Kobe Bryant engineered a second-half comeback, the defense stepped up, and Los Angeles beat the New York Knicks 100-94 on Tuesday, extending its winning streak to five games.

"We're .500," a smiling Dwight Howard said. "We did it on Christmas, too. I knew this day would come."

Bryant scored 34 points in his NBA-record 15th Christmas Day game and Metta World Peace added 20 points and seven rebounds while defending Carmelo Anthony, whose 34 points led the Knicks. Anthony said he hyperextended his left knee, but expects to play on Wednesday in Phoenix.

Bryant, the league's leading scorer, has topped 30 or more points in nine straight games.

"If you're going to play on Christmas, it's always better to win. Makes it all worthwhile," said Bryant, who would soon hop a flight to Denver, getting there ahead of the Nuggets, who played the Clippers in the other half of the holiday doubleheader at Staples Center.

The Lakers improved to 14-14 — 9-9 under new coach Mike D'Antoni — and upped their holiday record to 21-18, including 13-9 at home. They returned to .500 for the first time since they were 8-8 on Nov. 30.

"It's so early in the season to have turned a corner," Bryant said. "We have everybody in the lineup and we're starting to see how we want to play."

The Knicks controlled most of the game behind Anthony and J.R. Smith, who had 24 points. But they struggled offensively in the fourth, when Anthony was limited to seven points and Smith had five as the Lakers' defense clamped down. World Peace fouled out with 1:58 to play and the Lakers ahead by four.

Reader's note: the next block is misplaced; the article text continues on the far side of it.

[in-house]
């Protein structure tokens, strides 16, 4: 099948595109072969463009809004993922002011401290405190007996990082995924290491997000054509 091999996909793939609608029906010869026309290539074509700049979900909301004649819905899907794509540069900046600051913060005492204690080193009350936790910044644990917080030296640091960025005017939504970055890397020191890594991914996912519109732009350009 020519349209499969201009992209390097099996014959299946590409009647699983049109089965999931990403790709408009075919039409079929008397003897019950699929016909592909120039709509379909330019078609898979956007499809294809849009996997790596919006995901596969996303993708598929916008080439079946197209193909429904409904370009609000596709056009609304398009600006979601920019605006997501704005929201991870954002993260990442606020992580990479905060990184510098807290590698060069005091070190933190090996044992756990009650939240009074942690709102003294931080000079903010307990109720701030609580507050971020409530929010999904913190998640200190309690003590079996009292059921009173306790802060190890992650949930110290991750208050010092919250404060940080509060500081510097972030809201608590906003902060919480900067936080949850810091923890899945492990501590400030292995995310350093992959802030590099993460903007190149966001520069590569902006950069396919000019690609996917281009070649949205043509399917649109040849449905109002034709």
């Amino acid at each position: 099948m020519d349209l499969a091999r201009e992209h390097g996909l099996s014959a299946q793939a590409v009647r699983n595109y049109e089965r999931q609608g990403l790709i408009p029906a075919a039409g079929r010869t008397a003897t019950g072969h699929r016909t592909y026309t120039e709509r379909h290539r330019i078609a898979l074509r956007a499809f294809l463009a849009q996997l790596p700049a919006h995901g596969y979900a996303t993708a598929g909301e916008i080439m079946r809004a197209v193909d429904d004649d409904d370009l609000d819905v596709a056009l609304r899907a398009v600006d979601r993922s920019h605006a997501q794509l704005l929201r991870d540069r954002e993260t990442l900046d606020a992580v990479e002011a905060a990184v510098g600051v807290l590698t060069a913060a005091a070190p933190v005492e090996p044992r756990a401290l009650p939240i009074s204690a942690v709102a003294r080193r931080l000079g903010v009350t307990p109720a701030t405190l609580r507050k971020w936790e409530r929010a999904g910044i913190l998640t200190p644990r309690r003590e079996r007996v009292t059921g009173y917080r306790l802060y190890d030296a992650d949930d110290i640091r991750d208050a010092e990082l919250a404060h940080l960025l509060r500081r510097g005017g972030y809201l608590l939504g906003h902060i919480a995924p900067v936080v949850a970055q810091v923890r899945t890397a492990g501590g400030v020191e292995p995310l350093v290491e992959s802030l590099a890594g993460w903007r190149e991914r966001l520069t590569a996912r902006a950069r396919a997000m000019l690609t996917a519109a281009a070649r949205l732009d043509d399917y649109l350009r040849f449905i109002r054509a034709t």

World Peace credited his defense on Anthony to "old-school basketball."

"I'm back in shape and it's a little tough to guard me," he said.

Steve Nash said: "This is what he's been doing all year. He gets his hands on a lot of balls, pounds on the other team's best guy. You can't win without that type of effort."

Smith's 3-pointer pulled New York to 96-94. After Pau Gasol made one of two free throws, Smith missed another 3 that would have tied the game at 97 with 32 seconds left.

"We missed a lot of easy shots, a lot of little chippers around the basket, shots that we normally make," Anthony said. "There were some plays that we thought should have went our way down the stretch, but for the most part, we fought. I'll take this effort any night. If we continue to play with this effort, we'll win a lot of games."

With Bryant double-teamed, Nash passed to Gasol, who dunked with 12 seconds to go, punctuating a win that sent Lakers fans, frustrated by the team's struggles and coaching change, home happy. The Lakers avenged a 116-107 loss in New York on Dec. 13.

A smiling Howard called Gasol's driving slam "a submarine dunk because he was very low to the ground."

Gasol responded, "I don't dunk as often as I used to so it felt good. I took it right down the lane and finished strong."

Nash had 16 points, 11 assists and six rebounds in his second game in nearly two months. He missed 24 straight games while recovering from a small fracture in his lower left leg. Howard had 14 points and 12 rebounds, and Gasol had 13 points and eight rebounds.

"It was an important win for us as we were a little bit desperate," Nash said. "We've gone through a lot since Mike Brown — new coach, new offense. It's been a difficult transition."

Bryant had eight of the Lakers' first 10 points to open the fourth during a run that provided their first lead since the opening quarter in a game matching the two teams that have played the most on Christmas Day.

They took the lead for good on Bryant's basket with 7:38 remaining. Anthony and Tyson Chandler were in foul trouble in the fourth, with Chandler fouling out late.